Our cruise on Queen Victoria was one sector of the ship's 2010 World Cruise, ie San Francisco to Auckland, New Zealand. We have just booked another cruise (Venice to Fort Lauderdale) for later this year and on looking at the ... Read More
Our cruise on Queen Victoria was one sector of the ship's 2010 World Cruise, ie San Francisco to Auckland, New Zealand. We have just booked another cruise (Venice to Fort Lauderdale) for later this year and on looking at the reviews on this forum have been absolutely staggered at the degree of negative responses to Cunard and its ships. It almost seems that some travellers simply set out to be as negative as possible. Obviously there are going to be the occasional problems with any airline, hotel or cruise operation .. especially when you are dealing with 2000 passengers and 1000 crew ... but our experience was that when these were brought to the attention of the proper person they were promptly fixed. We cannot speak highly enough of the officers and crew on QV - and on the ship itself that provided all the service and comfort that was expected. We look forward to our next Cunard adventure and suggest to some of the critics on this forum that they should take a deep breath and enjoy themselves. Isn't that what cruising is all about? Disclaimer: We are not associated with Cunard or any other travel organisation and have submitted this review as personal feedback. Read Less
Sail Date: March 2010
Background: I tend to be a small ship person so Cunard is a bit of a stretch for me. I first tried a QM2 transatlantic crossing on 2007 and my reaction was "too big and impersonal", but my behavior has not been very consistent ... Read More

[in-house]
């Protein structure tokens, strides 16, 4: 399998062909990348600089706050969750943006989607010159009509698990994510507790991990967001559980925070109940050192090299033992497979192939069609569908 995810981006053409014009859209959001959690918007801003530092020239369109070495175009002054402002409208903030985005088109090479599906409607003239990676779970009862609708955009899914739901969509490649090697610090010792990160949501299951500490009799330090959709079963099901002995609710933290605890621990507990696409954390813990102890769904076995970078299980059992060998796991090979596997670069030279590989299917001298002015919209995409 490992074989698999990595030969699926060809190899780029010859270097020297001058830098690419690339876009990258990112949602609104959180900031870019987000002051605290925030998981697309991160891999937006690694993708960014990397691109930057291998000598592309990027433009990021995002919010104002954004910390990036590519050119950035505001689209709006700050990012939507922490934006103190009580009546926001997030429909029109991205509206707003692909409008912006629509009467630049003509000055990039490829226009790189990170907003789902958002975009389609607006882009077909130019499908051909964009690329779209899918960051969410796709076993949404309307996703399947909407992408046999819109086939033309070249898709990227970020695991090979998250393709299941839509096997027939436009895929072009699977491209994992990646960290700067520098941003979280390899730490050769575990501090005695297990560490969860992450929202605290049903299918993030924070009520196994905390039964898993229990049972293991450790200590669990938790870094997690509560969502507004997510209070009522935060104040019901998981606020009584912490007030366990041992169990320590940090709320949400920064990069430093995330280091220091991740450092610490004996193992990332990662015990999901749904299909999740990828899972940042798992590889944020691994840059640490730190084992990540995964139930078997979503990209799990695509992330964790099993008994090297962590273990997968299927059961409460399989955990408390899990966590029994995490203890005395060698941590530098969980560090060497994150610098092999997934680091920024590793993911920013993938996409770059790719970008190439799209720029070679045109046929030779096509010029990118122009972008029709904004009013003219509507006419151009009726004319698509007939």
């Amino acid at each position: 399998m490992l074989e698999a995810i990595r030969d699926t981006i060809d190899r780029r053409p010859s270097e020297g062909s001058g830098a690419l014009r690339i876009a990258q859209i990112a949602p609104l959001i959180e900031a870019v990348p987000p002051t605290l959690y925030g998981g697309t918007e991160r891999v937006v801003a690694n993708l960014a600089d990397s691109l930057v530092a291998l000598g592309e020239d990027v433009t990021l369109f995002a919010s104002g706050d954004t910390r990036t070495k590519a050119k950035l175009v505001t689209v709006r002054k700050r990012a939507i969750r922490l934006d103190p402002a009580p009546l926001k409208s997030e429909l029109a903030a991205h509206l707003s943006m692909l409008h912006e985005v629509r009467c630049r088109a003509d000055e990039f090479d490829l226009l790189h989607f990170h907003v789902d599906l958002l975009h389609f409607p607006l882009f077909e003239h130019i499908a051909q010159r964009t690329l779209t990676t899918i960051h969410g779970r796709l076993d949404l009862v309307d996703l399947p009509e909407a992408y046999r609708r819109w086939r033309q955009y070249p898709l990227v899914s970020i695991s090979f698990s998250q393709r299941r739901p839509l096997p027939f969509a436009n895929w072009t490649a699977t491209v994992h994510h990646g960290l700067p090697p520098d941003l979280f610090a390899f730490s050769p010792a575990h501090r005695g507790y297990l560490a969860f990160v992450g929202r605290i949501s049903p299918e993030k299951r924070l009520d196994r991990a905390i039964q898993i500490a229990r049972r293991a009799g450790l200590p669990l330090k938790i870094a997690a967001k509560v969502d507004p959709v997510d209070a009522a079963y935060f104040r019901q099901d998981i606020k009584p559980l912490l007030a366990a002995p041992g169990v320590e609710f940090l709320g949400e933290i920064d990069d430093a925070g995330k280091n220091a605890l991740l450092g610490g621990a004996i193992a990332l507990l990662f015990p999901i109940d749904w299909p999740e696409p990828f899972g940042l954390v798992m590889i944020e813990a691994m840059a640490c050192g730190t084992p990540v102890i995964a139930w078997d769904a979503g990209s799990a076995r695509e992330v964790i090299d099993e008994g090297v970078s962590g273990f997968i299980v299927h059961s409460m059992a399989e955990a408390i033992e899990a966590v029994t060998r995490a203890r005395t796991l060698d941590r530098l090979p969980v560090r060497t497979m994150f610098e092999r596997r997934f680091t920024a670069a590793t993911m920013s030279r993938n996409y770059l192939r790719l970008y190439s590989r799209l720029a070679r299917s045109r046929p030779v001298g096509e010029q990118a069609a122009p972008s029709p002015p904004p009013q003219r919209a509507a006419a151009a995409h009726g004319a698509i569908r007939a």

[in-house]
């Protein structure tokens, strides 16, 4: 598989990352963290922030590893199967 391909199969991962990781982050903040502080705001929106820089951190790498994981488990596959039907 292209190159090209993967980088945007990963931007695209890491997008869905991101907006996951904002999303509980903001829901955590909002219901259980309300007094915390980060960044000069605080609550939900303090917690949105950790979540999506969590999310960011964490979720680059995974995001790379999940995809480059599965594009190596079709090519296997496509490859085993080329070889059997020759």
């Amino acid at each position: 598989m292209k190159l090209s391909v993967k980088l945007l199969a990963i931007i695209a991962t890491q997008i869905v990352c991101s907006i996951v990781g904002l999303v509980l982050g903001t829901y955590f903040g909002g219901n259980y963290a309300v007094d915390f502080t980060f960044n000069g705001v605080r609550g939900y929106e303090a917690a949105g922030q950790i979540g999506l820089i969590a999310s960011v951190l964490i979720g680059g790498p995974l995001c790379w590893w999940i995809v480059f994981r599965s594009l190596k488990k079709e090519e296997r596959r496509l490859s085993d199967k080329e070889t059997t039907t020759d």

Background: I tend to be a small ship person so Cunard is a bit of a stretch for me. I first tried a QM2 transatlantic crossing on 2007 and my reaction was "too big and impersonal", but my behavior has not been very consistent with that assessment. I left the ship with a booking for a crossing on the way home from a vacation I had already booked for Africa the following summer. I booked 2 more crossings as a result of needing to get across the Atlantic in conjunction with other travel plans, and by the time of my 4th crossing decided that like it or not, I was a Cunarder and might as well try a cruise that fit my plans. This voyage, across southern Asia with mostly countries I have never visited before seemed to fit the bill. The Queen Victoria World Cruise encountered a number of problems with snow and norovirus on the transatlantic segment and fog in Shanghai, but by my segment these problems were all a thing of the past. Hotel: In Bangkok I stayed at the excellent Four Seasons which was Cunard's hotel there. I found Cunard's price prohibitive, but my TA booked an attractive rate with airport transfer from the hotel, at I think about $500 below Cunard's price. I spoke with the Hospitality desk and booked a Sightseeing transfer to the ship for about $70. Ship info: The Queen Victoria entered service about 2 years ago, and at about 2000 passengers is smaller than QM2 but still larger than I prefer. Despite Cunard's slogan of "The most famous ocean liners in the world", this is a cruise ship. There is only one ocean liner in service today, and it's the right company but the wrong ship. It is nominally a multi-class ship, but it is really very open. The Queens Grill and Princess Grill passengers dine in their separate restaurants on decks 11 and 12 aft in a relatively small area. All other areas of the ship are open to everyone, there are ample lounges and deck space available to everyone, and the ship is very complete without any need to go near or around the area set aside for the grills, unlike the Grills Lounge and Restaurants on QM2 being on the Promenade deck. Not a real problem on QM2 but there is a bit of inconvenience not having doors to the inside from some sections of that deck. Staterooms: My inside stateroom was compact but more than adequate. I had only a shower but everything was well laid out. Cunard breaks it's rooms into many categories often with less than 10 rooms assigned to a category. Dining: Most passengers are assigned to the Britannia Restaurant on decks 2 and 3 aft. I thought the restaurant decor was a bit drab, but the service and food are excellent. The restaurant maintains traditional early and late dinner seatings around 6 and 8:30pm. Breakfast and lunch are also served there with open seating. Unlike the QM2 and coming Queen Elizabeth, the Queen Victoria does not have a separate Britannia Club restaurant. The Lido restaurant on deck 9 is open 24 hours daily, although the selection at odd hours is limited (I took a test walk through it about 3am and there were fruit and sandwiches but not much else). A more formal theme dinner is typically served in a section of the Lido by reservation, and another section is a typical buffet for dinner. The Lido Pool Grill immediately behind the Lido serves burgers with few side dishes but is close enough to the buffet that a burger can readily be combined with side dishes from there. Lunch is also available in the Golden Lion Pub on deck 2. The Todd English specialty restaurant on deck 2, with a cover charge of $20 lunch and $30 dinner serves superb meals in an intimate setting (No lunch on port days). Activities and entertainment: A wide variety of activities are offered. The Cunard Insights enrichment program is quite strong, with lectures on a variety of topics. At various points of my voyage we had presentations by 2 destination lecturers, a security expert, a chief detective, a hostage negotiator, and a music historian. The spa has a strong program with several fitness sessions and several seminars each day. There are classes in bridge, the arts, and computer usage, various games such as bingo, trivia, and dancing. In the evening there are several venues featuring diverse varieties of musical entertainment, and a daily presentation in the Royal Court Theater. The excellent Royal Cunard Singers and Dancers usually presents about 5 or 6 shows per voyage; on the world voyage they have only a couple of shows per segment with headline entertainers brought in every few days, often doing one show on their own and appearing in a variety show with other acts on another night. Other venues are the Golden Lion Pub and Commodore Cub with pianists, a DJ in Hemispheres, a variety of performers in the Chart Room, and dancing with the Queens Room Orchestra in the Queens Room. Children: There is a children's facility although there were few children present on the World Voyage. Ports will mostly be described at the separate page at the bottom of the review, but it looks like the review format only allows 6 so I'll deal with the first and last here: Ko Samui: This small Thai island (about 10 miles square, population 30,000) has no significant dock, and we anchored about 2 ½ miles from the harbor. My "Around the Island" tour made 4 stops. The first was a Buddhist shrine with 2 buildings, a temple containing the body of a beloved monk and a beautiful temple where new monks are ordained. Our second stop, a very short ride later was a coconut plantation where we learned that the work of harvesting coconuts is done by Macaque monkeys, and observed them in action. The shrine of the Big Buddha, on a hill overlooking the ocean on a platform elevated about 50 feet up a stairway is probably 50 feet high, and there are about 20 bells situated around the platform. Ringing all 20 bells is supposed to be good luck. Our final stop was for lunch at the Chaweng Resort Hotel. Dubai: While not a traditional "port of call" I am treating this as such since we arrived early at our destination and disembarked the following day, with shore excursions offered on the day of arrival. The United Arab Emirates is a union of 7 individual states, each ruled by an Emir. It was formerly a British Protectorate, with the states getting their independence about 1979 and forming a union a year later. It has a population of 4.8 million, 4 million "locals", foreigners admitted for permanent residence and 800,000 citizens. My tour was "Sharjah's East Coast". Sharjah is one of the 7 Emirates comprising the UAE, about a half hour drive from the port. We visited the Arabian Wildlife Center, with a variety of wildlife that can live in a mostly desert area. There are of course fish in the seas and various reptiles, amphibians, and birds near the Wadi's (Oasises), but also quite a variety of mammals. We also stopped at the Maritime museum, with exhibits on the hard life of oyster harvesters and models of a wide variety of dhows. Disembarkation: My segment closed with an overnight in Dubai, and I had a 9:30 flight there was no difficulty disembarking at 5:30am. Summary: This voyage covered an area I had always wanted to see. I am very pleased that I finally got to all these ports, but there are few if any I wish to visit again. Visitors to this area should be well prepared for hot, tropical weather. Cunard provides a refined, quality experience. Expect to be with a very diverse group of passengers representing a wide cross section of the world. On my voyage, about a third of the 1900 passengers were British, a sixth American, and at least 100 each from Germany, Australia, and Canada, and the remainder from 34 other countries. Read Less